Year End Review of 2021

As I have published in previous years, here is a review of my own stock market portfolio performance in the calendar year 2021. I’ll repeat what I said last year to warn readers that I write this is for the education of those new to investing because I have no doubt that some experienced investors will have done a lot better than me, while some may have done worse.

It’s worth bearing in mind that my portfolio is very diversified across FTSE-100, FTSE-250 and smaller company (e.g. AIM) shares listed in the UK. I also hold a number of UK investment trusts which gives me exposure to overseas markets, and some Venture Capital Trusts (VCTs). Although I have some emphasis on AIM shares, they are not the very speculative ones.

One feels wary of publishing such data because when you have a good year you appear to be a clever dick with an inflated ego, while in a bad year you look a fool. Consistency is not applauded on social media. But here’s a summary of my portfolio performance which turned out to be a good year despite the damage done to economies by the Covid pandemic. Total return including dividends was up 19.3% which I consider a good result bearing in mind that the FTSE All-Share was only up 14.56% which I use as my benchmark (the latter figure does not include dividends though). But the FTSE All-Share is dominated by FTSE-100 companies – the dinosaurs of the financial world in many cases – of which I hold relatively few.

During the year, and in the previous year, I had moved to a more defensive portfolio position as I thought the market was somewhat overvalued although I retained a strong emphasis in technology stocks. Cash holdings increased as I sold out from a number of companies early in the year when over-optimism for a quick recovery from the pandemic seemed common. I did purchase more holdings in property companies where REITs and property investment trusts seemed to me to be on excessively high discounts and warehousing companies such SEGRO and Urban Logistics benefited from more internet retailing. Self-storage property company Safestore also contributed. Bigger holdings in property companies also helped total dividends received to increase, with good pay-outs from VCTs also making total dividends received to be the highest level for 4 years.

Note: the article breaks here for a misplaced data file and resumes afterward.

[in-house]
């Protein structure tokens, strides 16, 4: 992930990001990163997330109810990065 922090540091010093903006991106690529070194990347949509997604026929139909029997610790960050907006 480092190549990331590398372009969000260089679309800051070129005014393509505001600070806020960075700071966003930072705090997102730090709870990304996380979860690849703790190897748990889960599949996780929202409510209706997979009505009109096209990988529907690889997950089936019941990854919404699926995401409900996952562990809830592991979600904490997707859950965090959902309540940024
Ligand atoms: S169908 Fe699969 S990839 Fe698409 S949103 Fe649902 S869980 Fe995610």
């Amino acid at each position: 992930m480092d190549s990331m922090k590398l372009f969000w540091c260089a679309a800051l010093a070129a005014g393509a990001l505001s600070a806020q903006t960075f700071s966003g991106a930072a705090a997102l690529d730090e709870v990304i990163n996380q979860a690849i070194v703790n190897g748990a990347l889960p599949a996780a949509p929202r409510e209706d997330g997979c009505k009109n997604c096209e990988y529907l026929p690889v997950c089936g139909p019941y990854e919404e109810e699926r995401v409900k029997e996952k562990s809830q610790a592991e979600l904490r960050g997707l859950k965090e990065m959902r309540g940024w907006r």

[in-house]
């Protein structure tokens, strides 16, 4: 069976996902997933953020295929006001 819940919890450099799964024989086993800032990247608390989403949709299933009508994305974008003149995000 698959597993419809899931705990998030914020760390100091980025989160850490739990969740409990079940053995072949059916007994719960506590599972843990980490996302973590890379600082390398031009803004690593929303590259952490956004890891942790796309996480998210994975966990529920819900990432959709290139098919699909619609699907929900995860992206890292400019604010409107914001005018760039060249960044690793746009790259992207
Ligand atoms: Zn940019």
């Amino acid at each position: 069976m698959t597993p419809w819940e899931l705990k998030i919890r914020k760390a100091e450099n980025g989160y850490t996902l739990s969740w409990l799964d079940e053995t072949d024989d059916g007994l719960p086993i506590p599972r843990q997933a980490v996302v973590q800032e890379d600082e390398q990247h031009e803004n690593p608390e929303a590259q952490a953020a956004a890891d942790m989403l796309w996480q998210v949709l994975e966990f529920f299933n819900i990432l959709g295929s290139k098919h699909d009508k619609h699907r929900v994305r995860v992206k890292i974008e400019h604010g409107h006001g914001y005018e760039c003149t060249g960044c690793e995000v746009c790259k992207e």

Smaller technology stocks were a very mixed bunch – Tracsis was up substantially despite the fact that I expected train companies to cut back expenditure as their passenger revenue must have fallen. Clearly it’s a sector more reliant on government subsidies than simple economics to make money. Other smaller winners were DotDigital, SDI and Judges Scientific but GB Group fell substantially. Diploma and Reach were other winners supported by takeovers at Ultra Electronics and Wey Education. I had no substantial individual company losses during the year which always helps overall portfolio performance. Perhaps I am getting better at avoiding the duds.

My investment trust and fund holdings all did well often because they have substantial US holdings. I failed to beat Terry Smith’s performance at Fundsmith for yet another year but Scottish Mortgage and Polar Capital Technology produced only moderate performances as all but mega-cap technology stocks fell out of favour.

What does the future hold? Inflation is rising as Governments pump money into the economy in response to the epidemic while interest rates are still at record low levels. It’s certainly no time to be holding bonds or other fixed interest stocks. It’s a return to the good old days when you could buy a house that was rapidly inflating in price when the mortgage cost was much lower than the inflation gain. So I expect house builders to continue to do well as there is still a shortage of housing in some parts of the country despite a few people returning home to the EU. Brexit turned out to be a damp squib so far as most UK people are concerned and I see no great change in that regard in the coming year.

A year ago I said “some things may permanently change as we have become used to doing more on-line shopping, working from home, travelling less and getting our education on-line”. Those are the trends that will continue I suggest. The movement to improve the environment and halt global warming which is requiring substantial changes to the UK and other economies continues to be a priority for the Government and many businesses although there is too much hot air spouted on the subject. One has to be very careful about enthusiasm for “hot” market sectors – they often turn out to be flashes in the pan.

It looks like we will need to learn to live with Covid-19 as variants arise which hopefully will be less virulent. You can expect to receive repeat vaccinations against Covid variants – I already have my fourth lined up. Life may gradually return to normal – at least I hope so.

Roger Lawson (Twitter: https://twitter.com/RogerWLawson  )

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